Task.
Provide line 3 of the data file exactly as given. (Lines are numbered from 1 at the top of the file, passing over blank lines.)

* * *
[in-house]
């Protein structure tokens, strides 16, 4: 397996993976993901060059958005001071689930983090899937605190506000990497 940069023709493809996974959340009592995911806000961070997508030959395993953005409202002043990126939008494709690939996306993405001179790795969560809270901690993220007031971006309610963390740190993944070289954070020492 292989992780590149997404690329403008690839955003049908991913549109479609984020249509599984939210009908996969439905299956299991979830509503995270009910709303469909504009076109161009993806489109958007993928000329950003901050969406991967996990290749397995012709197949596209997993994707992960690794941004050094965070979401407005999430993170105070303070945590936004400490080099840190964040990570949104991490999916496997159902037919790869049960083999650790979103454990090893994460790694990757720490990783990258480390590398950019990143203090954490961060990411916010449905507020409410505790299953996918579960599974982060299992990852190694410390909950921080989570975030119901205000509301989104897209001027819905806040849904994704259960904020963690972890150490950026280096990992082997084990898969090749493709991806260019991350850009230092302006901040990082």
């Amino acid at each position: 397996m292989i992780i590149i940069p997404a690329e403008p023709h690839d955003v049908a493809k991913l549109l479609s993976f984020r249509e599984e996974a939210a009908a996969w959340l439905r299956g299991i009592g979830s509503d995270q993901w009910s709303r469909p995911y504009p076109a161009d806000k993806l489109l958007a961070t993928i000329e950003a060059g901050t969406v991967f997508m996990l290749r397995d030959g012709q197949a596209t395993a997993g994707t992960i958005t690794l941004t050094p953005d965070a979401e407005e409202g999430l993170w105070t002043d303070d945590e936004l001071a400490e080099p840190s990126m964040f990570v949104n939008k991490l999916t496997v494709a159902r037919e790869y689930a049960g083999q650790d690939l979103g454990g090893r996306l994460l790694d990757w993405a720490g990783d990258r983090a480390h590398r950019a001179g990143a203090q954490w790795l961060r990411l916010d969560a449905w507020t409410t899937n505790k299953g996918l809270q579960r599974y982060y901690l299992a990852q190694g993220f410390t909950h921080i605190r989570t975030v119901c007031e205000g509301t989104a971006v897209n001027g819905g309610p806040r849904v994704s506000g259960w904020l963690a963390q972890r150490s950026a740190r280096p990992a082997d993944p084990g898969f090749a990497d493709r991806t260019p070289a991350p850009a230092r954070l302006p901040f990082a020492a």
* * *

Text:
């Amino acid at each position: 397996m292989i992780i590149i940069p997404a690329e403008p023709h690839d955003v049908a493809k991913l549109l479609s993976f984020r249509e599984e996974a939210a009908a996969w959340l439905r299956g299991i009592g979830s509503d995270q993901w009910s709303r469909p995911y504009p076109a161009d806000k993806l489109l958007a961070t993928i000329e950003a060059g901050t969406v991967f997508m996990l290749r397995d030959g012709q197949a596209t395993a997993g994707t992960i958005t690794l941004t050094p953005d965070a979401e407005e409202g999430l993170w105070t002043d303070d945590e936004l001071a400490e080099p840190s990126m964040f990570v949104n939008k991490l999916t496997v494709a159902r037919e790869y689930a049960g083999q650790d690939l979103g454990g090893r996306l994460l790694d990757w993405a720490g990783d990258r983090a480390h590398r950019a001179g990143a203090q954490w790795l961060r990411l916010d969560a449905w507020t409410t899937n505790k299953g996918l809270q579960r599974y982060y901690l299992a990852q190694g993220f410390t909950h921080i605190r989570t975030v119901c007031e205000g509301t989104a971006v897209n001027g819905g309610p806040r849904v994704s506000g259960w904020l963690a963390q972890r150490s950026a740190r280096p990992a082997d993944p084990g898969f090749a990497d493709r991806t260019p070289a991350p850009a230092r954070l302006p901040f990082a020492a």